Israeli Prime Minister Benjamin Netanyahu delivered an aggressive, forceful speech outlining the hostile nature of the Middle East toward his country, the ongoing “game of thrones”-style struggle between ISIS and Iran—both of which threaten its existence.
“Iran and ISIS are competing for the crown of militant Islam,” Netanyahu said. “In this deadly game of thrones, there’s no place for America or for Israel, no peace for Christians, Jews or Muslims who don’t share the Islamist medieval creed, no rights for women, no freedom for anyone.”
The speech was generally well-received by lawmakers inside the room, who punctuated his speech with approximately 35 rounds of applause, but while the broad sentiment of support for Israel was quite clear, there was no indication that Congress was willing to actively work to deny the Obama administration an as-yet unreached deal.
And while Netanyahu urged Congress to oppose a “bad deal” with Iran, he changed little about the fundamental prospects for a nuclear deal being reached.
Netanyahu denounced the plans that are starting to emerge about a nuclear deal with Iran. He warned of Iran’s ability to become a nuclear power—or close to it—after the deal sunsets.
“If the deal now being negotiated is accepted by Iran, that deal will not prevent Iran from developing nuclear weapons. It would all but guarantee that Iran gets those weapons, lots of them,” Netanyahu said.
Netanyahu heaped praise on Democratic leader Sen. Harry Reid, calling him a “good man,” and lauded President Barack Obama, who “was there” when Israel needed him.
“I deeply regret that some have seen my being here as political. That was never my intention,” Netanyahu said of his appearance.
In many ways, everything about how he came to speak in the House chamber on Tuesday was political.
His invitation was extended by Speaker John Boehner instead of President Obama—a breach of protocol made worse by the fact Obama and Netanyahu already have a strained relationship.
Dozens of lawmakers boycotted his speech due to its highly politicized atmosphere. And Netanyahu is fighting for his political life with the Israeli elections around the corner on March 17.
His domestic opponents have criticized his giving a speech to the American Congress, saying that it threatens the bipartisan nature of the U.S.-Israel relationship.
“It creates tension and challenges the bipartisan nature of the relationship,” Labour Party MK Erel Margalit told The Daily Beast. While the opposition Labour Party opposes Iran as a threshold nuclear state, Margalit continued, it would not have made a speech.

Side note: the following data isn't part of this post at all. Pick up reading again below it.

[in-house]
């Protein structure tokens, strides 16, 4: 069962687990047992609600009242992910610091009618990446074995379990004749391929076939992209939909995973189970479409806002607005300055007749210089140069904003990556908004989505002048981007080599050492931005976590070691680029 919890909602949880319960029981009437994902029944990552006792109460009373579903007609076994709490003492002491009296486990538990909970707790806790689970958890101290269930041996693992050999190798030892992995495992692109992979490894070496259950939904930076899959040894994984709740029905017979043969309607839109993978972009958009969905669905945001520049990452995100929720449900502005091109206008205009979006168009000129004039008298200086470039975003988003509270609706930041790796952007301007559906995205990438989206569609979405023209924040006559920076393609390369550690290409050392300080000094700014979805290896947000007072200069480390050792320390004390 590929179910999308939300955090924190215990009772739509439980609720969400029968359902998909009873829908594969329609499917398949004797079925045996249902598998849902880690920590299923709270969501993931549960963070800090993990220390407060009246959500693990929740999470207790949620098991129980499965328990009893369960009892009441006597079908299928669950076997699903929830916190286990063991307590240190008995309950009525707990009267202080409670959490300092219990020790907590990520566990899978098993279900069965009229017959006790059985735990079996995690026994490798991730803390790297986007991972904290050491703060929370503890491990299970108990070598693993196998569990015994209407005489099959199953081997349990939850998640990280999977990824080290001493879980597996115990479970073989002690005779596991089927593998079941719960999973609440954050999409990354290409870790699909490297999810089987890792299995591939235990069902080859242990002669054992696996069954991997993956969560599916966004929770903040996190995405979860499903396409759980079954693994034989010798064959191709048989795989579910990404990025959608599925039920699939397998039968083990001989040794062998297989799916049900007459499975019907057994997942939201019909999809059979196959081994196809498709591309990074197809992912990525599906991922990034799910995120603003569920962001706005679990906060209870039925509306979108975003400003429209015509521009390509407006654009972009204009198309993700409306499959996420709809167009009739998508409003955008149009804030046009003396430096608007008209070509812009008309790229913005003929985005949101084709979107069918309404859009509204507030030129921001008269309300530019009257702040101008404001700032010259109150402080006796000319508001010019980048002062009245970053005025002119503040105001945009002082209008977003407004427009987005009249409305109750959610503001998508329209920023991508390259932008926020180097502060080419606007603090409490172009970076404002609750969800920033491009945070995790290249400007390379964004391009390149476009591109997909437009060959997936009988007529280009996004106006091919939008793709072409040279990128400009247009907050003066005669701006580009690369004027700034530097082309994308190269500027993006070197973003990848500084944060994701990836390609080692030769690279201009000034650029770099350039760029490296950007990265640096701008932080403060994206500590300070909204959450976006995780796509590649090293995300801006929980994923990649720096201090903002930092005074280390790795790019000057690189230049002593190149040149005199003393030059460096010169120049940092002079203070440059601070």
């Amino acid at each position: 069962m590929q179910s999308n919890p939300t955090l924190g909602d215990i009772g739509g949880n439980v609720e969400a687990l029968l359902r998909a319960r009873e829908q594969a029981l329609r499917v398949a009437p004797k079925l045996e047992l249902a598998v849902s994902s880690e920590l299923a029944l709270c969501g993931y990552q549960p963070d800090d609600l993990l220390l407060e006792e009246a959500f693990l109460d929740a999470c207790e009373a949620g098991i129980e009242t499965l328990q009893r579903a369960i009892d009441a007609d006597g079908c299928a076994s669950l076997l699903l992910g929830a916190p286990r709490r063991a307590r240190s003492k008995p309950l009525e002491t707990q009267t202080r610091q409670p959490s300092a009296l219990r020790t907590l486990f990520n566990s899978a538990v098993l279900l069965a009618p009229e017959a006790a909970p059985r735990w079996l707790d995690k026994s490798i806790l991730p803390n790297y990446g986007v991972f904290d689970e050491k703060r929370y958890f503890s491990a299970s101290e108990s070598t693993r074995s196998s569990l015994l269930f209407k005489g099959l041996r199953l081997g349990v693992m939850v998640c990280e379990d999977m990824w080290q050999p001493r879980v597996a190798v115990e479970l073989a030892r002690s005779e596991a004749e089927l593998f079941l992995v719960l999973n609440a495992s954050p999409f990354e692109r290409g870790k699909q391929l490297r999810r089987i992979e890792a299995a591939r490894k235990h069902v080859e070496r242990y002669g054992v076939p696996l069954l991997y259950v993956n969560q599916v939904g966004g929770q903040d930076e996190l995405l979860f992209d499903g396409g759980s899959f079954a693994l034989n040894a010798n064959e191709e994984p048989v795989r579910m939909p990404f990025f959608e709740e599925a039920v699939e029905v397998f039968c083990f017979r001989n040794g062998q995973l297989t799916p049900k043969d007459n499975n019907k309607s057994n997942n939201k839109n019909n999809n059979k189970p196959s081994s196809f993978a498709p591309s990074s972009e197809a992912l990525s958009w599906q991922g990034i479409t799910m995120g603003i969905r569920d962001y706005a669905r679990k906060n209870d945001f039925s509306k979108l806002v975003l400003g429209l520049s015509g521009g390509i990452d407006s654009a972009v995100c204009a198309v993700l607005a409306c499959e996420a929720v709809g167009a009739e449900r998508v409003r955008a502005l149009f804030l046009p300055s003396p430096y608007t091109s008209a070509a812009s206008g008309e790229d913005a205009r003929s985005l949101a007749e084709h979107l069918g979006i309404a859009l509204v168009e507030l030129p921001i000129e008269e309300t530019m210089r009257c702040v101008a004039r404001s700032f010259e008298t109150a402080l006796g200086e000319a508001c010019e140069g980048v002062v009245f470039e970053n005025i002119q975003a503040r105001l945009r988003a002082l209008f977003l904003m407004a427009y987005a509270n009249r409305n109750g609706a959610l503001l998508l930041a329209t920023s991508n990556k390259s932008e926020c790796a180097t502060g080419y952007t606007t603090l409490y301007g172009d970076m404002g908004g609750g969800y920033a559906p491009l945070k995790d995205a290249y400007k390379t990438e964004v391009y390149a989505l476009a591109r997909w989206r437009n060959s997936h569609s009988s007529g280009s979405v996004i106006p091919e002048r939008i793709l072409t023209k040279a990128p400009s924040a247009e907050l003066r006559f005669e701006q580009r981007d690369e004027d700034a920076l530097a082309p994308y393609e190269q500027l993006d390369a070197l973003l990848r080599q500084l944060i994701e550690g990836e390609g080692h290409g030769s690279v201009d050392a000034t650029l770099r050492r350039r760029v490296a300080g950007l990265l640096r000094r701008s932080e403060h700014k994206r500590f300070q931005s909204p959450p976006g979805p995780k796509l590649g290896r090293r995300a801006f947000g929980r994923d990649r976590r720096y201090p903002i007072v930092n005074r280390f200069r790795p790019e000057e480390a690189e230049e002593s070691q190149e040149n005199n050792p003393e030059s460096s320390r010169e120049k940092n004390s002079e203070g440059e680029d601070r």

“These discussions ought to be had behind closed doors at the highest levels,” Margalit said.
Netanyahu didn’t reveal any details of the ongoing, private talks between the United States and Iran—something that American officials had warned would be a serious breach of trust between two longtime allies.
Instead, he focused his fire on Iran, as a regional aggressor to its neighbors and a global sponsor of terrorism.
“Iran has proven time and time again that it cannot be trusted. For over a year, we’ve been told that no deal is better than a bad deal. Well, this is a bad deal. It’s a very bad deal. We’re better off without it,” Netanyahu told the joint meeting of Congress. “The alternative to this bad deal is a much better deal.”
But some left the speech feeling patronized and alienated. House Democratic leader Rep. Nancy Pelosi, who objected to the speech being held in the first place, characterized the speech as containing “condescension towards our knowledge of the threat posed by Iran.”
“As one who values the U.S.-Israel relationship, and loves Israel, I was near tears throughout the prime minister’s speech—saddened by the insult to the intelligence of the United States as part of the P5 +1 nations,” Pelosi said after his remarks.
Following the speech, some Republicans were chattier than others.
“I’m not going to do any interview right now,” Sen. Rand Paul said as he breezed by reporters.
In a statement later, Paul praised the speech. “It is important to work together to prevent a nuclear Iran, and the spread of Radical Islam,” he said.
“Great speech,” said Sen. Bob Corker, chairman of the Senate Foreign Relations Committee. “I think he did a great job of laying out the magnitude of the issue, in a way that was totally nonpartisan. I thought he rose to the occasion.”
Former Speaker Newt Gingrich joined other former lawmakers in attendance at the Netanyahu speech, including MSNBC host Joe Scarborough, former Sen. Joe Lieberman, and Ohio Gov. John Kasich.
“The pressure against the president giving Iran a bad deal is building and I think it’s bipartisan and I think you will see the potential of the Congress if necessary imposing its disagreement even with a veto override,” Gingrich said.